Four days of technical sessions will focus on key questions related to the interaction between wind and forests.
The in-conference field will focus on forestry in the central North Island. This the main hub for commercial forestry activity in New Zealand and one of the most volcanically active regions in the world. Delegates will experience unique New Zealand forests and landscapes.
The technical sessions will be grouped around the following themes and questions although these may change based on the abstracts received.
Young researchers are urged to submit a full paper or a flash talk. There will be a prize for the best student presentation.
Proposed Session Titles and Questions of Interest
- Developing resilient forests
a. Are multi-structured forests more resilient?
b. Can we breed resilience into trees?
- Interactions between wind and other disturbances e.g. wind/fire, wind/bark beetles, drought/wind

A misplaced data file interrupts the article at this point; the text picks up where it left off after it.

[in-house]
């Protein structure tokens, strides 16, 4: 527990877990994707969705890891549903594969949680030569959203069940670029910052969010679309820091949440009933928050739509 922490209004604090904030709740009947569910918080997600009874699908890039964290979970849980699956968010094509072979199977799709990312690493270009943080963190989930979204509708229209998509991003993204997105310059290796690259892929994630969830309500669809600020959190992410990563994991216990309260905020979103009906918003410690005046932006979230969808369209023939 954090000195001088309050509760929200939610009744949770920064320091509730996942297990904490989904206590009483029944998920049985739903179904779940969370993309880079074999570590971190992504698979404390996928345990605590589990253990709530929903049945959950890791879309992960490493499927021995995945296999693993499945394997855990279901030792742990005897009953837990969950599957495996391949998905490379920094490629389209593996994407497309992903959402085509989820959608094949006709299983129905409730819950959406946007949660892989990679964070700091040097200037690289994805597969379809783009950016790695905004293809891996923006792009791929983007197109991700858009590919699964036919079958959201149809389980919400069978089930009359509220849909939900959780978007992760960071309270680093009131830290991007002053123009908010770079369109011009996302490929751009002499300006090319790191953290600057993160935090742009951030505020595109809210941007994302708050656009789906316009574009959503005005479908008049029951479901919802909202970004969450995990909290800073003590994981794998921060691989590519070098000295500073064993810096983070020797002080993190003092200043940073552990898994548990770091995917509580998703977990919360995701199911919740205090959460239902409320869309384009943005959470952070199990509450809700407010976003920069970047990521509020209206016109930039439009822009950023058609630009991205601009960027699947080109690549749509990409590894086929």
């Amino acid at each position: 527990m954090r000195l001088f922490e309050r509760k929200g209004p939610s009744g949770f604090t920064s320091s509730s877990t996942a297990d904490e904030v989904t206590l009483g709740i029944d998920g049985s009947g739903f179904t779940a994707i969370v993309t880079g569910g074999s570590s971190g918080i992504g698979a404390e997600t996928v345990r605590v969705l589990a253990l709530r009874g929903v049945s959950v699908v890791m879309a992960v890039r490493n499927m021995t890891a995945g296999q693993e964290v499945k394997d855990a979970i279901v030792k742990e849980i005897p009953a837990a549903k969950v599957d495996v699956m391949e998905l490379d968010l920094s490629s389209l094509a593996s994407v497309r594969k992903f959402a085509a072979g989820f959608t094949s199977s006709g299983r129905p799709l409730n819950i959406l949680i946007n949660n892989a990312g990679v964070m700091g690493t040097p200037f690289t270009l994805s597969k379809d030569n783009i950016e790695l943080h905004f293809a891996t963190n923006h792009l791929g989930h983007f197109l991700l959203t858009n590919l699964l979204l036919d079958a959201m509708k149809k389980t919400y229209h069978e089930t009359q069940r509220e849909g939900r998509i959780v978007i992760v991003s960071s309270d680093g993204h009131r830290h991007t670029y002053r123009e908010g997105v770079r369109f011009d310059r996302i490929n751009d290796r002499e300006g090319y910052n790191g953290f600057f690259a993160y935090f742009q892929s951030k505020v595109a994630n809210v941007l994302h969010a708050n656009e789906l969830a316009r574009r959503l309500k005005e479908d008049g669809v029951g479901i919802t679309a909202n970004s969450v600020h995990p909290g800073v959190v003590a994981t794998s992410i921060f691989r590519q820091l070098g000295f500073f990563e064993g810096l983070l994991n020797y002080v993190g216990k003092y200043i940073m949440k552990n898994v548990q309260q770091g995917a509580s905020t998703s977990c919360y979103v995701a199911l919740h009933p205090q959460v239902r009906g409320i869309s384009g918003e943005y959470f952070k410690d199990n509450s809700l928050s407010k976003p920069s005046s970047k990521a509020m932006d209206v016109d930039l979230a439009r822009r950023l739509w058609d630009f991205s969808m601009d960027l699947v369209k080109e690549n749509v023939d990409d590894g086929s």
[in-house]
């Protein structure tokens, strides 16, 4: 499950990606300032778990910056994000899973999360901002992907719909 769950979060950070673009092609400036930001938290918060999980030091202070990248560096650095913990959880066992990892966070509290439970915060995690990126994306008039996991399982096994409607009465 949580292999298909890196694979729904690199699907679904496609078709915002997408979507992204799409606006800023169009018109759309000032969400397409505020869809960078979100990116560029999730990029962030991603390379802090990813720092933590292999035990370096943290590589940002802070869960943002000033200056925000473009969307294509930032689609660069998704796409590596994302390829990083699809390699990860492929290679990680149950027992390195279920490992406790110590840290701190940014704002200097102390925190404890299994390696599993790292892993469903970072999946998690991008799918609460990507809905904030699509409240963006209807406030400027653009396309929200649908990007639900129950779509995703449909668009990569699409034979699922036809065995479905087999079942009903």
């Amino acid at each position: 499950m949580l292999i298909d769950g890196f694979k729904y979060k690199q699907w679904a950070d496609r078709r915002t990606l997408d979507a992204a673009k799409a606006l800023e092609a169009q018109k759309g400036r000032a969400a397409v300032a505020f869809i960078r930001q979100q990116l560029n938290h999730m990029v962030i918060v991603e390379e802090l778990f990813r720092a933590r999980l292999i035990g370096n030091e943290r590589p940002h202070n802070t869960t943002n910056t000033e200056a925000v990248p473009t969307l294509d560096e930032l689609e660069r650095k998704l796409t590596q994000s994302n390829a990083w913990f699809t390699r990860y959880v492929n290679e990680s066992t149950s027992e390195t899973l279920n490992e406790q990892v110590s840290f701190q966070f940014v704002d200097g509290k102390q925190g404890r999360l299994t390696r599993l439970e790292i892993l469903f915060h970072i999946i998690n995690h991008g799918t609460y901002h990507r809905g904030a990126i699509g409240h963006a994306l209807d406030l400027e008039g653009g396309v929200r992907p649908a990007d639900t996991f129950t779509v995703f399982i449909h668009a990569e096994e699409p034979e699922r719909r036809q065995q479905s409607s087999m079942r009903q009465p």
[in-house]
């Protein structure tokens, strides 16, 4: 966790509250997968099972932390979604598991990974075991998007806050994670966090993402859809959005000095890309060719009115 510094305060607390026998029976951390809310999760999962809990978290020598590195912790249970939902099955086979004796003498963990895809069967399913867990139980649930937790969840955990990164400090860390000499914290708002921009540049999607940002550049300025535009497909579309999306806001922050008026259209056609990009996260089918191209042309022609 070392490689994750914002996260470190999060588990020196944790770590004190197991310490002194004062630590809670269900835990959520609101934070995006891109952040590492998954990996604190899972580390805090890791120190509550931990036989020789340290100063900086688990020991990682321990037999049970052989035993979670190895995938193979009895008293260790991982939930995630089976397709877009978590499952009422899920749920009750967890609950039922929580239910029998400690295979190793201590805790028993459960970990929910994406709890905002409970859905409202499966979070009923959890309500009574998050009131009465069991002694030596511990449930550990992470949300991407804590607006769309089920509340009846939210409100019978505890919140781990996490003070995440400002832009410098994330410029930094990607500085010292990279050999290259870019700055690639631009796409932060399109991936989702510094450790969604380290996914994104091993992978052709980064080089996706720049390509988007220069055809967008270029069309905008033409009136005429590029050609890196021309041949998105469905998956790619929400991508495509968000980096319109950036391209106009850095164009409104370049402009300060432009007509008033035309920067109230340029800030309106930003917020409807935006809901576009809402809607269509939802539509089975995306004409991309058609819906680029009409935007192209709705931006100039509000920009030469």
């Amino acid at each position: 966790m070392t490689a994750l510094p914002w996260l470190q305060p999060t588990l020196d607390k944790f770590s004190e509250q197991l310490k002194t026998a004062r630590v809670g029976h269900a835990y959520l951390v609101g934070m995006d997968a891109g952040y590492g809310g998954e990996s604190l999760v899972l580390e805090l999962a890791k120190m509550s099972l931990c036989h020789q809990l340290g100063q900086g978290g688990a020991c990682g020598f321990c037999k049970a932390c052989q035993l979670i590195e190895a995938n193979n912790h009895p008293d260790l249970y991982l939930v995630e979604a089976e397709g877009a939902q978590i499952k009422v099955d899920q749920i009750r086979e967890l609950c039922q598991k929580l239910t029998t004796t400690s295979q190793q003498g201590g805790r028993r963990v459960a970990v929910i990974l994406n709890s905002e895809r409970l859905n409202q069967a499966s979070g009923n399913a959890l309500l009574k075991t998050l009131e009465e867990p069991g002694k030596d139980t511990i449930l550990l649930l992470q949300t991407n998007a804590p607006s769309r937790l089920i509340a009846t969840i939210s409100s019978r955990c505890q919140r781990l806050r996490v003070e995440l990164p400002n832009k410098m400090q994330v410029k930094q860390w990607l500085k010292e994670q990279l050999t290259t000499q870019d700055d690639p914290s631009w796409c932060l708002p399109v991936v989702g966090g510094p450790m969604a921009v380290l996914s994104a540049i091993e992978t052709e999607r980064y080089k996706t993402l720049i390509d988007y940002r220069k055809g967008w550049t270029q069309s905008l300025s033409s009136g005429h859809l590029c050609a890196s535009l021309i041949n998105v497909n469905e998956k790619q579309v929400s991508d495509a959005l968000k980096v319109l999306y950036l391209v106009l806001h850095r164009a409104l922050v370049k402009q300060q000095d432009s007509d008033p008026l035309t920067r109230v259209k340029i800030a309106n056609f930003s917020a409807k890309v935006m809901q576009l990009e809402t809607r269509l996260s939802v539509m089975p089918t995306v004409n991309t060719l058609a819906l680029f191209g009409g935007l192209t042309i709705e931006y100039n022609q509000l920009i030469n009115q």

a. How do we manage multiple risks?
b. Can we study disturbances separately and link them together afterwards?
- Coupling spatial and temporal scales
a. How do we link scales from needles and leaves to weather systems and from seconds (turbulence) to months (seasons)
b. Does the scale depend on our interest?
c. Can we treat larger scales just as a background influence without understanding processes?
- Forest and tree management guidance
a. Can we learn from each other (different countries, different silvicultural approaches, different species, and different climates?
b. Are there generic rules?
c. Can we impose a management approach or must management be adapted to the disturbance regime?
- Wind risk in a changing climate
a. Can we do anything?
b. What tools/methods are available to us?
c. How far ahead should we be planning?
- Trees as biological/engineering structures
a. How do we incorporate fatiguing?
b. Are we ignoring acclimation?
c. How does engineering learn from biology and biology from engineering?
- Single trees/group of trees/woodlots/forests
a. Can we use the same tools?
b. Are transitions the key issue?
c. Is spatial scale the most important factor?
- Flash talks. Short talks of maximum 10 minutes for the younger scientists